You have found or designed a circuit, and it’s time to build a permanent version of it. You could design and order (or make) a printed circuit board, but that will cost money and/or time. It also makes changes and corrections difficult. The obvious alternative: Implement the circuit on one or several prototyping boards. So, how do you go about building on a protoboard? I’ll describe a sequence of steps here.
The Parallax Propeller chip is an impressive multi-core microcontroller ... and the Propeller FLiP board makes it even more powerful! See how to integrate these together in your projects.
If you’ve written a program for a microcontroller board such as the Arduino, Raspberry Pi, or Propeller QuickStart, you have relied on software libraries that provide constants and functions. Often, we use software libraries without thinking much about them.
When you start to write libraries, it takes time to read documents, follow directions, and experiment with simple functions. Fortunately, after you understand how to create libraries and header files for the software tools you use, you'll have a useful skill that can simplify programming tasks.
Even if you never create a library, you probably want to know how they work and what they contain. This tutorial provides information that gives you a good start.
Backlash can have a detrimental effect on tool life and on your CNC router’s ability to maintain accurate positioning of the X, Y, and Z axes. In this article, we’ll look at the problem of backlash in CNC routers. Once you understand what role it plays, you’ll want to diminish its impact on your machine. Whether you own or intend to build/buy a CNC router, make it a habit to routinely check for backlash. It could save you some money and/or aggravation.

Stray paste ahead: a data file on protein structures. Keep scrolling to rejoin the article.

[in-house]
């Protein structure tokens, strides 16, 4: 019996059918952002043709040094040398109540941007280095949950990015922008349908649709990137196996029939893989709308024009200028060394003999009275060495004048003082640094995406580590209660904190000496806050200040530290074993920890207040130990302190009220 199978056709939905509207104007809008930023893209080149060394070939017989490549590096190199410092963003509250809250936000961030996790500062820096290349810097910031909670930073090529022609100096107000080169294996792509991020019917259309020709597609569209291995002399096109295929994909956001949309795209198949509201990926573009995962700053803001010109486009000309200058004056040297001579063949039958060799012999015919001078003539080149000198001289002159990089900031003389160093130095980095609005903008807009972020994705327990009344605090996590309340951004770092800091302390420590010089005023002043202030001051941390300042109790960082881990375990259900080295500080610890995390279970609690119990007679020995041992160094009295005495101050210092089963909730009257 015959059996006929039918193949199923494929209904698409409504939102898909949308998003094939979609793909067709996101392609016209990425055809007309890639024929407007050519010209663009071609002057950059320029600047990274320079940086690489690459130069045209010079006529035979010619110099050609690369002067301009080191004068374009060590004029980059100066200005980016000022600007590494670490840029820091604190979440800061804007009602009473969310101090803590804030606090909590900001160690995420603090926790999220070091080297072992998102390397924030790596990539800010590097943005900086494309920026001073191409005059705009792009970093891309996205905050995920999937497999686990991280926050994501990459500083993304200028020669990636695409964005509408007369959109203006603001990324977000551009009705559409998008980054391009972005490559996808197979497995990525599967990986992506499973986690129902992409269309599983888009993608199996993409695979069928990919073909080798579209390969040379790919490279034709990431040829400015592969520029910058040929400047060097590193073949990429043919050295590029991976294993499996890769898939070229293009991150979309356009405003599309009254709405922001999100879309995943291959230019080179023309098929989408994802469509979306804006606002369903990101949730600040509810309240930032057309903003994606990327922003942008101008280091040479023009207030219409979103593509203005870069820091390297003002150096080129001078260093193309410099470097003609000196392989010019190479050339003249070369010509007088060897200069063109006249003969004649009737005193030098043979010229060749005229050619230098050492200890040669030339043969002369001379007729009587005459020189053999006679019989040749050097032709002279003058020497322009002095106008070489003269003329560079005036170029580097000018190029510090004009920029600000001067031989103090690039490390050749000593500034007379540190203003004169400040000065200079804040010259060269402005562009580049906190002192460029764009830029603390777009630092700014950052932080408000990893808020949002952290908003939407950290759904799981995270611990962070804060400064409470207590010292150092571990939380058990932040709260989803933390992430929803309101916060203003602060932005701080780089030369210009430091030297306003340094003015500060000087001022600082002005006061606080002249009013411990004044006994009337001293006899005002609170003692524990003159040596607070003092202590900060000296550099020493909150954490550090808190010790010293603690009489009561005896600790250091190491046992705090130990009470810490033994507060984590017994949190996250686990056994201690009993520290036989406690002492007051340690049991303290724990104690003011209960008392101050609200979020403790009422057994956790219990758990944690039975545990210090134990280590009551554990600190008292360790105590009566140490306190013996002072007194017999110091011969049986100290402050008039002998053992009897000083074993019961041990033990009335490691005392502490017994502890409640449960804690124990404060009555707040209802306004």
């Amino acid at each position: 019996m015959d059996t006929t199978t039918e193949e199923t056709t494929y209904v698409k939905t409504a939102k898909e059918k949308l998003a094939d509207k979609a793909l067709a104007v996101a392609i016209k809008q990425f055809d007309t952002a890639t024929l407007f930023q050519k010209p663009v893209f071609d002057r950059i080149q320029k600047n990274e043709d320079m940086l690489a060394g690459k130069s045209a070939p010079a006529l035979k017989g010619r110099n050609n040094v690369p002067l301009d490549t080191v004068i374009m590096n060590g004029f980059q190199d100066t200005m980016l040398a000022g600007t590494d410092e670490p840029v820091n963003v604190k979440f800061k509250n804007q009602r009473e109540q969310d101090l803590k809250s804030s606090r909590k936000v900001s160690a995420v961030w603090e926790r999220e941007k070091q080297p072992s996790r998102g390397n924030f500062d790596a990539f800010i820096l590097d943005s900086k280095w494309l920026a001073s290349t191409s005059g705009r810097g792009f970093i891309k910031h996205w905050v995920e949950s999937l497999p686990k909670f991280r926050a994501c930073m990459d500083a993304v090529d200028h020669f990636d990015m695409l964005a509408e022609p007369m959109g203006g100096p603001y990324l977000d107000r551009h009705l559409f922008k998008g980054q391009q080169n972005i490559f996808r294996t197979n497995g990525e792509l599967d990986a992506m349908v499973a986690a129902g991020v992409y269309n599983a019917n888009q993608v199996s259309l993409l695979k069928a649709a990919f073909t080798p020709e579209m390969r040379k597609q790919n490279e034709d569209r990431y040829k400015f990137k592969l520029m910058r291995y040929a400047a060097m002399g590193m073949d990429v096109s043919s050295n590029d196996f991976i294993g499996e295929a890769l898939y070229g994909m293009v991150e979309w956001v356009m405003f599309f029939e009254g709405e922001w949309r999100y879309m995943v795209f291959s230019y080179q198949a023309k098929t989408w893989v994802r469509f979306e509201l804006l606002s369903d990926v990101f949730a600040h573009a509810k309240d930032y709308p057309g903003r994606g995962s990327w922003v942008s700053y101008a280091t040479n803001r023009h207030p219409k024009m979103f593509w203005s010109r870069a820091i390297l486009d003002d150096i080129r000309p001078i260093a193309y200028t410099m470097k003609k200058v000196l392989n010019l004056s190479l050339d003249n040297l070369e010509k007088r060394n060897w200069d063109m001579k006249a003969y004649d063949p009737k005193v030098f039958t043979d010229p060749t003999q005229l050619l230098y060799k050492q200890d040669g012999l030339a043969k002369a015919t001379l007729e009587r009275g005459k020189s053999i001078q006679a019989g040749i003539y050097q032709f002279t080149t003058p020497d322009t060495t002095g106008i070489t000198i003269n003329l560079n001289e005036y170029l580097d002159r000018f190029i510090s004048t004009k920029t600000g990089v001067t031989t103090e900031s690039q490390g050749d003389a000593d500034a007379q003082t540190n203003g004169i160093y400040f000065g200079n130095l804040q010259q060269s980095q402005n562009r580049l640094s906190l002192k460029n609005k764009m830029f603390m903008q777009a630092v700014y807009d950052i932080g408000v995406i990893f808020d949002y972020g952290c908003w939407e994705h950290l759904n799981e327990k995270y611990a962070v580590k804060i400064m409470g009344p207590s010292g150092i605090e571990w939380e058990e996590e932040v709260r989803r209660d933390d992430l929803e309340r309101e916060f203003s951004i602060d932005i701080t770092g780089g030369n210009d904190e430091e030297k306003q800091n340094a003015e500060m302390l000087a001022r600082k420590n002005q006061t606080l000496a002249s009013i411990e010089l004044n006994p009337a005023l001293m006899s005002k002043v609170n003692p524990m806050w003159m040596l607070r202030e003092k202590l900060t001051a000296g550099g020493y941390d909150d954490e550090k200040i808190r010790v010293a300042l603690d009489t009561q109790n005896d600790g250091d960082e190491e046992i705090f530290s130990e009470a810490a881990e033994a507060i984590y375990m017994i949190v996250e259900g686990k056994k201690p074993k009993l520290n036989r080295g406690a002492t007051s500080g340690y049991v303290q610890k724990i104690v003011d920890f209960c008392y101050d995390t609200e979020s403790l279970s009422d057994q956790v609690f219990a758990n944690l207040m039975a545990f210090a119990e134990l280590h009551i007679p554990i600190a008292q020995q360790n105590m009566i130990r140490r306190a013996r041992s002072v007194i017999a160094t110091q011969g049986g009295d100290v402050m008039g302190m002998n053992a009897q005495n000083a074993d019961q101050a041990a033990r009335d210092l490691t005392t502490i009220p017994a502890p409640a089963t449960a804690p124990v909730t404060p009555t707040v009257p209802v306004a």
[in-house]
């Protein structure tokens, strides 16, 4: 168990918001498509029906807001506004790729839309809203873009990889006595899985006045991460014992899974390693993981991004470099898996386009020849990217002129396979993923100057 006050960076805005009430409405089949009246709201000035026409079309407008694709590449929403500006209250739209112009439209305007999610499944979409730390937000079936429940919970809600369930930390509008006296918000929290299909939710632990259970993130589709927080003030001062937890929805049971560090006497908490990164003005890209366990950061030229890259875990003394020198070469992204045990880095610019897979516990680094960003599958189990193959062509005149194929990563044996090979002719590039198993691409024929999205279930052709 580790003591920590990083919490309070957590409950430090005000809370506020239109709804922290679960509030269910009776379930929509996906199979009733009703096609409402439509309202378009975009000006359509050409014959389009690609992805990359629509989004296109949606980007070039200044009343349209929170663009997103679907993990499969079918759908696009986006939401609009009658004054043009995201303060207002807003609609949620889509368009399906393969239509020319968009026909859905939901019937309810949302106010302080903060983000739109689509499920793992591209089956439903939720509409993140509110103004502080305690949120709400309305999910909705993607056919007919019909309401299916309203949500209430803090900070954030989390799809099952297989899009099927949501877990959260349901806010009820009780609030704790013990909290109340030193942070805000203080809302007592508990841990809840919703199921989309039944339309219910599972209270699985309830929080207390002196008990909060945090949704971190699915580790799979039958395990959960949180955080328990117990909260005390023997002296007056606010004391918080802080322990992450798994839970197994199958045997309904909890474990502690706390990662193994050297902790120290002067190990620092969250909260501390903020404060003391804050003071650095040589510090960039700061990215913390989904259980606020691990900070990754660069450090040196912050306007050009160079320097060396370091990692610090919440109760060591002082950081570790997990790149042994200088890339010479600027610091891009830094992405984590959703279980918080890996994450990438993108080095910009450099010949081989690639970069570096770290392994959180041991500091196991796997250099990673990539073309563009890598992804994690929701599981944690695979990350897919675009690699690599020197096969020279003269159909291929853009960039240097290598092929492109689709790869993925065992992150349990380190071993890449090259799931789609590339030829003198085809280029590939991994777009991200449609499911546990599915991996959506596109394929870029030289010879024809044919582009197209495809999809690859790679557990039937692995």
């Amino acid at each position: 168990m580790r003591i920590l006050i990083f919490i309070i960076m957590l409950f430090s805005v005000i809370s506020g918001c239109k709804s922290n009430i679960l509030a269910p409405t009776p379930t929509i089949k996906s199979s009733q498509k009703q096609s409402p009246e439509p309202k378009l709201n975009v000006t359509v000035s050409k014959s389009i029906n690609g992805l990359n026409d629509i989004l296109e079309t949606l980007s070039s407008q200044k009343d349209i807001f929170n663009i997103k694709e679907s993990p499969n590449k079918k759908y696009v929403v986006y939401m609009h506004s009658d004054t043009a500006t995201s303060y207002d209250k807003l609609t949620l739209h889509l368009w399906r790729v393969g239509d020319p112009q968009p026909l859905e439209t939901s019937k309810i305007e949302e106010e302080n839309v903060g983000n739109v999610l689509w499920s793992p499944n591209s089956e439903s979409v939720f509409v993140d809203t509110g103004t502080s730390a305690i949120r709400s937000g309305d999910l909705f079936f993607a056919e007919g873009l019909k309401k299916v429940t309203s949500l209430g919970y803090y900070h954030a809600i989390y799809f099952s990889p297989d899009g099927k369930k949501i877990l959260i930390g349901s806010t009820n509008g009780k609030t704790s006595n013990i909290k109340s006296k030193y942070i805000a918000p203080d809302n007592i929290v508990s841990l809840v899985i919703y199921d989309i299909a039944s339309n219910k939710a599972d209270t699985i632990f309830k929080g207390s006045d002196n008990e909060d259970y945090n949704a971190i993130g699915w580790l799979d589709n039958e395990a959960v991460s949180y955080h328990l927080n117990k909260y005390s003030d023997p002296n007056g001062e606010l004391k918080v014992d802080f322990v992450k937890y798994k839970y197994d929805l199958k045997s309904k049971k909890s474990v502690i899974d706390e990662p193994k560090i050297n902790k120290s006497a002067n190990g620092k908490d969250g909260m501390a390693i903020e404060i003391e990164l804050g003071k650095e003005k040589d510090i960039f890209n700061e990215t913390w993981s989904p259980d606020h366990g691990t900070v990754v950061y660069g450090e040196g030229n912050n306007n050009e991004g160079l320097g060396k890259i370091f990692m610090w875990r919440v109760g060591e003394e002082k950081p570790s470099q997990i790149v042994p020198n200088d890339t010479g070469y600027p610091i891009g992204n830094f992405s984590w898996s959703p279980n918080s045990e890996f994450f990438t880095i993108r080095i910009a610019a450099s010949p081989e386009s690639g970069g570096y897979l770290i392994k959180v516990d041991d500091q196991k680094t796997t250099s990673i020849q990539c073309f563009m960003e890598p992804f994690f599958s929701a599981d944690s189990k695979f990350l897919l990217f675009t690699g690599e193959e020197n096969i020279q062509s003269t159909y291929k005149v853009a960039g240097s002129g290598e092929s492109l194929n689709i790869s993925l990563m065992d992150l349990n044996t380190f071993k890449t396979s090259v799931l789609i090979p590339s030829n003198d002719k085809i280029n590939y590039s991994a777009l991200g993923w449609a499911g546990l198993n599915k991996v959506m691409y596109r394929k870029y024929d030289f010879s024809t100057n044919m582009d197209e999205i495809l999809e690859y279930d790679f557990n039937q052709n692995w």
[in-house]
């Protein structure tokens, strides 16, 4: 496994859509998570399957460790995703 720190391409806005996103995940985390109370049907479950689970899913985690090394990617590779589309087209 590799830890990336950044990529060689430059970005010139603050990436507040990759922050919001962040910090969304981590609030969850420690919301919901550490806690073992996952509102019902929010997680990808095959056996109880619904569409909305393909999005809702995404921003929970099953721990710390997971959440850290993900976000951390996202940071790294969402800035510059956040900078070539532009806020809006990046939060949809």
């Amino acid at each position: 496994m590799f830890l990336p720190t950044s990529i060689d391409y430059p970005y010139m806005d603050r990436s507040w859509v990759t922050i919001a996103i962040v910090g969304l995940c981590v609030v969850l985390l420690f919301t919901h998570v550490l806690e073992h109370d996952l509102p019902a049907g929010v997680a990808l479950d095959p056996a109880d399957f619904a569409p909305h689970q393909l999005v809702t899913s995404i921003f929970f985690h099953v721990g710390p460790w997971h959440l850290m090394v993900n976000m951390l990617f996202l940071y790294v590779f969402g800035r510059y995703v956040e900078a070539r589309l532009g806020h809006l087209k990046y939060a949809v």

The Smith Chart turns the complex mathematics of transmission lines into circles and arcs that unlock the mysteries of SWR, stubs, matching networks, and a whole lot more. It’s an amazing tool that brings the arcane math of transmission lines to visual life so you can understand them.
Here are a few of the many possible variations on the general theme of discrete-logic digital clocks. If you have a few LED displays, counters, drivers, and simple logic, you can probably build a clock. Consult the datasheets of the ICs you choose to use, breadboard everything first, and have fun.